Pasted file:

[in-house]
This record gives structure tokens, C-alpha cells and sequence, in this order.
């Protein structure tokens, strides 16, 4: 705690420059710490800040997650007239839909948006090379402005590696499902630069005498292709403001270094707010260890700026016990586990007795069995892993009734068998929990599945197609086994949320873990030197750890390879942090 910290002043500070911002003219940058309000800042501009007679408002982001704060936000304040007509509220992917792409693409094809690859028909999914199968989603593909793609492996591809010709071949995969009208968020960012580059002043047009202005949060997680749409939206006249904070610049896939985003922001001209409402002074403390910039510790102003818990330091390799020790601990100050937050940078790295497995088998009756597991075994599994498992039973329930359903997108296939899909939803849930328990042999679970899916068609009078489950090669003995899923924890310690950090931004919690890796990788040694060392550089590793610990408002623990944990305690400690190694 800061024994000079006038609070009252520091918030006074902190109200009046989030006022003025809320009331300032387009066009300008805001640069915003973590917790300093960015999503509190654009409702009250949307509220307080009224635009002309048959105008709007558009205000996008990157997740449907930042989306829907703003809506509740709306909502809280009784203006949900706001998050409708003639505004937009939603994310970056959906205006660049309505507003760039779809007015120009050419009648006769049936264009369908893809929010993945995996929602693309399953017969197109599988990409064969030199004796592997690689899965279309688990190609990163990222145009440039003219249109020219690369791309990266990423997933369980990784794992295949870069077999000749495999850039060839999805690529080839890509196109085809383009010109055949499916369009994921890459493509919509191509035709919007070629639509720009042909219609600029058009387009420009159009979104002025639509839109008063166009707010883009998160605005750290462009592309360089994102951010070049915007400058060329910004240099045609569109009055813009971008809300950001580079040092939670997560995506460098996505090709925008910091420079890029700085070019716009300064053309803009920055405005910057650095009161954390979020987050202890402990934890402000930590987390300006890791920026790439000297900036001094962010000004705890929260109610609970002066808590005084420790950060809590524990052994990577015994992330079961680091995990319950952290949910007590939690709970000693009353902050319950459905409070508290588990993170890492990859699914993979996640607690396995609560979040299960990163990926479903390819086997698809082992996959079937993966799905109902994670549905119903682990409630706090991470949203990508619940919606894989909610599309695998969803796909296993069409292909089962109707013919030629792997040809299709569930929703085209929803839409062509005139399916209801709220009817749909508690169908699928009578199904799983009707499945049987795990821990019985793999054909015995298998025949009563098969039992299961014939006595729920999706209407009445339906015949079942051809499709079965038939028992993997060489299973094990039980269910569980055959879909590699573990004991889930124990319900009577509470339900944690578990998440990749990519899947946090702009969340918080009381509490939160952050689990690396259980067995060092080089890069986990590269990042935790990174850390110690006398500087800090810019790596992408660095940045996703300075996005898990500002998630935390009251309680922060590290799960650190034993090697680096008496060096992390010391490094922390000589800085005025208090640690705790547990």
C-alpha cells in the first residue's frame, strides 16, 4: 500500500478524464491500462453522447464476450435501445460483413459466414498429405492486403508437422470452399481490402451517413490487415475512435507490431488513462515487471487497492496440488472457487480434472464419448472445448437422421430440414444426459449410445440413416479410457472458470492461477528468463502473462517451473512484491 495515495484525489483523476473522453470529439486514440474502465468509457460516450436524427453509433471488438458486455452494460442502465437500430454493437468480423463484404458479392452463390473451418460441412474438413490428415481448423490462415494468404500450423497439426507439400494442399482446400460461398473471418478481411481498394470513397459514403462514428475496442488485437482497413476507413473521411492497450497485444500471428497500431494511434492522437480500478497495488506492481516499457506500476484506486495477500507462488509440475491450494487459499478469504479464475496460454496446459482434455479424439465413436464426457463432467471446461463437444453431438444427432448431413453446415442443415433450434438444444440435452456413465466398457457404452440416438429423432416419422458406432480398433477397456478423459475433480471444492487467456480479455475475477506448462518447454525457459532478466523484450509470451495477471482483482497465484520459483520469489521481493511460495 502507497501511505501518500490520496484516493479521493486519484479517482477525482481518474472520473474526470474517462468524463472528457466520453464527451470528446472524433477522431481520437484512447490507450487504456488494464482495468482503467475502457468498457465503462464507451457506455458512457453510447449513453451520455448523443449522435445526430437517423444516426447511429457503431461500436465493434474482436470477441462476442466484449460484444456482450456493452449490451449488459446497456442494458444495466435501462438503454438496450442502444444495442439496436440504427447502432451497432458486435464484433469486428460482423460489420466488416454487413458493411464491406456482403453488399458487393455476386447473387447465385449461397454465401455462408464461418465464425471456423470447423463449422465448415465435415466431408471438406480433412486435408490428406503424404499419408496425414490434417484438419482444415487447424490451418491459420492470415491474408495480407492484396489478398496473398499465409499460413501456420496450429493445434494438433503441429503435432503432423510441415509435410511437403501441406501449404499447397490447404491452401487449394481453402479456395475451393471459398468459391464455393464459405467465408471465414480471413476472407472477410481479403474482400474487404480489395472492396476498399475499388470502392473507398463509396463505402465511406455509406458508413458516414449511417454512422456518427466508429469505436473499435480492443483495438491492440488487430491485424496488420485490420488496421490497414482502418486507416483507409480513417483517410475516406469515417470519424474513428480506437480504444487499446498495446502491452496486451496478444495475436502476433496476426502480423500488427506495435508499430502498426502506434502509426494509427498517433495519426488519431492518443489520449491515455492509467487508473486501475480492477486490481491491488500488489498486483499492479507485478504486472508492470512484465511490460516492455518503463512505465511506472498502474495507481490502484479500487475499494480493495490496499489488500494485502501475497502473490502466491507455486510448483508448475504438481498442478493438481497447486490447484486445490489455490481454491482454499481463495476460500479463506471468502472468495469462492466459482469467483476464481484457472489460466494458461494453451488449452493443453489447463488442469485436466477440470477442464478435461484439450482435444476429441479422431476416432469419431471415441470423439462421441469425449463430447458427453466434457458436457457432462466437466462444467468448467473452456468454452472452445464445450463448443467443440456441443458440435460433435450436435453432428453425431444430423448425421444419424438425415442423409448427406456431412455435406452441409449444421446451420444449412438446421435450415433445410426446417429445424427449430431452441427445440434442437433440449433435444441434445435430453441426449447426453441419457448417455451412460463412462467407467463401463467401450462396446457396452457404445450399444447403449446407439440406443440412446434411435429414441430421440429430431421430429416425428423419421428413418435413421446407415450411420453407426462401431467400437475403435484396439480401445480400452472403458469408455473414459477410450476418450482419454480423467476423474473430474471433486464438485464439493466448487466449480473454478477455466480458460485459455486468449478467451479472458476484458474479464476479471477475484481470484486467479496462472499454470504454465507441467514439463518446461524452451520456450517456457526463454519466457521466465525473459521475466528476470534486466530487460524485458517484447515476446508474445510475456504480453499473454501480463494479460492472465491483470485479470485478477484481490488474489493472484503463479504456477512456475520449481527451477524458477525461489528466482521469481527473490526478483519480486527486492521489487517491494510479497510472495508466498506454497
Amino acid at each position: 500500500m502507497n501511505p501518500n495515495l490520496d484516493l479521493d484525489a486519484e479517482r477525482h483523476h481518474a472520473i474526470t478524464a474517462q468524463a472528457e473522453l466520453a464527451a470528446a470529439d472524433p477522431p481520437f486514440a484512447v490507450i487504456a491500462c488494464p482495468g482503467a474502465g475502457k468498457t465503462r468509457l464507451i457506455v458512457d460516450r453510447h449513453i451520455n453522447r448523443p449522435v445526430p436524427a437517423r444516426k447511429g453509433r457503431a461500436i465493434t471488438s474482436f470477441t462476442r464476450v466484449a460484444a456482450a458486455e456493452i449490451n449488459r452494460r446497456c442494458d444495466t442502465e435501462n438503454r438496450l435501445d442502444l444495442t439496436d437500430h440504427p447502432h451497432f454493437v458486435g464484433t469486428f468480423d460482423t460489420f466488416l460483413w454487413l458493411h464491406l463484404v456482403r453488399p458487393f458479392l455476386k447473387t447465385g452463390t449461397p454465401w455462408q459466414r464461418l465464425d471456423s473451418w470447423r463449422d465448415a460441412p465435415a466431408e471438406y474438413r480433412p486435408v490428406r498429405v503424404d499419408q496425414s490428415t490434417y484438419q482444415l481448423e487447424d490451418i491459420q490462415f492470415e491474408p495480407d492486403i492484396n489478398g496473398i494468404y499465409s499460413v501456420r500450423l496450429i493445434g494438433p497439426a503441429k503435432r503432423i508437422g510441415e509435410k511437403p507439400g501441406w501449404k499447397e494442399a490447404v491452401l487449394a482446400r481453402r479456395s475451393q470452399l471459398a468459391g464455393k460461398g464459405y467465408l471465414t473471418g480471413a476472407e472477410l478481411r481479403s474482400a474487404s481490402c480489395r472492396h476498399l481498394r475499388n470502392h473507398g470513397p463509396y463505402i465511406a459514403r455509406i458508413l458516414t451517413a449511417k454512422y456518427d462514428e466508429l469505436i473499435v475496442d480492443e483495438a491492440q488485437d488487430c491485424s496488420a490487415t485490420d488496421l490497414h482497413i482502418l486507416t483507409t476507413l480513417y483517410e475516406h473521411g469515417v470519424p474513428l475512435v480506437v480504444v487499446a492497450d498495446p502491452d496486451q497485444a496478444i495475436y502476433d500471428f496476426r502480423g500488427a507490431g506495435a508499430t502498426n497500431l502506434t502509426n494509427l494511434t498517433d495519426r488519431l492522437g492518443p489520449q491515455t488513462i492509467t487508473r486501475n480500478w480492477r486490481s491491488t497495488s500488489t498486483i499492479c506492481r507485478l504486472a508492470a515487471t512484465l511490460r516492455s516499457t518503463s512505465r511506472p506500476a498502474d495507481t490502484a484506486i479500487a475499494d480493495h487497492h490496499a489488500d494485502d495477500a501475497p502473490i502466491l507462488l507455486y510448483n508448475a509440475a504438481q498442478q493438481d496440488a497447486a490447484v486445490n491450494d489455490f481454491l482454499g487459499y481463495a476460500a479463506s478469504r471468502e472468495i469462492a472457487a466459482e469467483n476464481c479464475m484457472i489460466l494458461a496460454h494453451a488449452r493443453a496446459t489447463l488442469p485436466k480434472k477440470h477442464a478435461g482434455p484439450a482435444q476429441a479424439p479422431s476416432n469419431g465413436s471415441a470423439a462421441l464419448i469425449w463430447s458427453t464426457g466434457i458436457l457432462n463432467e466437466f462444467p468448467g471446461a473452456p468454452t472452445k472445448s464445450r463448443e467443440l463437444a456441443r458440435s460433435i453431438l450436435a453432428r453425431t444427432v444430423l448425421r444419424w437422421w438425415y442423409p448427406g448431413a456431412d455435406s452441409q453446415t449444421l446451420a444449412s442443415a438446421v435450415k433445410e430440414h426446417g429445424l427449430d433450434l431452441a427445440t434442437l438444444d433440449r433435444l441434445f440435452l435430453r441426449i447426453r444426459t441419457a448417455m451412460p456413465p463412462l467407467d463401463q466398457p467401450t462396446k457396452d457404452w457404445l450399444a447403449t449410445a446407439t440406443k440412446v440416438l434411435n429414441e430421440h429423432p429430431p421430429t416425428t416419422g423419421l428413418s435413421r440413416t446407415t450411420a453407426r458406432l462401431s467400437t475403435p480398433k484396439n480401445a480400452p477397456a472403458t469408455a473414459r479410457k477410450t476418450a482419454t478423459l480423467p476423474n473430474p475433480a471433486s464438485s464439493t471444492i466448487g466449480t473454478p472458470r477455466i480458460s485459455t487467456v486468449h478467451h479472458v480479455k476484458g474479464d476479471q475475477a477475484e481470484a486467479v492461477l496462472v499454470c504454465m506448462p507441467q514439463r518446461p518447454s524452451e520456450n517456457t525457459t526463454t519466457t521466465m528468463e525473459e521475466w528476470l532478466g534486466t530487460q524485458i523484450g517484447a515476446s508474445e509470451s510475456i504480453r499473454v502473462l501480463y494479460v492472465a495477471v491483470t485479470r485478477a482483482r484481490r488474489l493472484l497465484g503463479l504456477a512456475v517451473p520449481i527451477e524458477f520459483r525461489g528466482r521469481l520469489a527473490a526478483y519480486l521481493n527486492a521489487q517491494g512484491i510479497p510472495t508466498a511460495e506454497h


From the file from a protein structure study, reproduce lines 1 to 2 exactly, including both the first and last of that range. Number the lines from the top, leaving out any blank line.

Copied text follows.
[in-house]
This record gives structure tokens, C-alpha cells and sequence, in this order.